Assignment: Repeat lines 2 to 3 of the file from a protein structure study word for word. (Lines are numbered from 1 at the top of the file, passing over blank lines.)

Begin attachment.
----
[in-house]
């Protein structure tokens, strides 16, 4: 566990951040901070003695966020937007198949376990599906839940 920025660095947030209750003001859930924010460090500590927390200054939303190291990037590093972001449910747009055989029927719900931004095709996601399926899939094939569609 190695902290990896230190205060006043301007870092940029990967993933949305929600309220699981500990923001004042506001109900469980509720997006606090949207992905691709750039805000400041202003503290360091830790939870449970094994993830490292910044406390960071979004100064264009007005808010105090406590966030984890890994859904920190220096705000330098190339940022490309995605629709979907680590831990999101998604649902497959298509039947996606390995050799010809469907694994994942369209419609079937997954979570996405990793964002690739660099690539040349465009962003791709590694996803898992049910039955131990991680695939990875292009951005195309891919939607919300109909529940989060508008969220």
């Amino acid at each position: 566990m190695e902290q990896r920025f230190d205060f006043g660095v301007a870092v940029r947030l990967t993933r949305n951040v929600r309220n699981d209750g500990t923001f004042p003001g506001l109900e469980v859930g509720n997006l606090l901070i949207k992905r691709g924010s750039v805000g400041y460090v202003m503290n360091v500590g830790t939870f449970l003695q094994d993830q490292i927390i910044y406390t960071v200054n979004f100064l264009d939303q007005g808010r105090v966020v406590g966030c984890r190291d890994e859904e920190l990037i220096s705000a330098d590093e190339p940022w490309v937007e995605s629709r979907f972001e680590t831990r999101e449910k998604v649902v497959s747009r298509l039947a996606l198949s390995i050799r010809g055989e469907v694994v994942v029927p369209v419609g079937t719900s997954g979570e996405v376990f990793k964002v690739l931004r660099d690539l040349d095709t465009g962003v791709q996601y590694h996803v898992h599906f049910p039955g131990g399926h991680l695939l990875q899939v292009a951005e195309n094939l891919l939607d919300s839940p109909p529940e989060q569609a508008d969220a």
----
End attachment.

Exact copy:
């Protein structure tokens, strides 16, 4: 566990951040901070003695966020937007198949376990599906839940 920025660095947030209750003001859930924010460090500590927390200054939303190291990037590093972001449910747009055989029927719900931004095709996601399926899939094939569609 190695902290990896230190205060006043301007870092940029990967993933949305929600309220699981500990923001004042506001109900469980509720997006606090949207992905691709750039805000400041202003503290360091830790939870449970094994993830490292910044406390960071979004100064264009007005808010105090406590966030984890890994859904920190220096705000330098190339940022490309995605629709979907680590831990999101998604649902497959298509039947996606390995050799010809469907694994994942369209419609079937997954979570996405990793964002690739660099690539040349465009962003791709590694996803898992049910039955131990991680695939990875292009951005195309891919939607919300109909529940989060508008969220």
């Amino acid at each position: 566990m190695e902290q990896r920025f230190d205060f006043g660095v301007a870092v940029r947030l990967t993933r949305n951040v929600r309220n699981d209750g500990t923001f004042p003001g506001l109900e469980v859930g509720n997006l606090l901070i949207k992905r691709g924010s750039v805000g400041y460090v202003m503290n360091v500590g830790t939870f449970l003695q094994d993830q490292i927390i910044y406390t960071v200054n979004f100064l264009d939303q007005g808010r105090v966020v406590g966030c984890r190291d890994e859904e920190l990037i220096s705000a330098d590093e190339p940022w490309v937007e995605s629709r979907f972001e680590t831990r999101e449910k998604v649902v497959s747009r298509l039947a996606l198949s390995i050799r010809g055989e469907v694994v994942v029927p369209v419609g079937t719900s997954g979570e996405v376990f990793k964002v690739l931004r660099d690539l040349d095709t465009g962003v791709q996601y590694h996803v898992h599906f049910p039955g131990g399926h991680l695939l990875q899939v292009a951005e195309n094939l891919l939607d919300s839940p109909p529940e989060q569609a508008d969220a």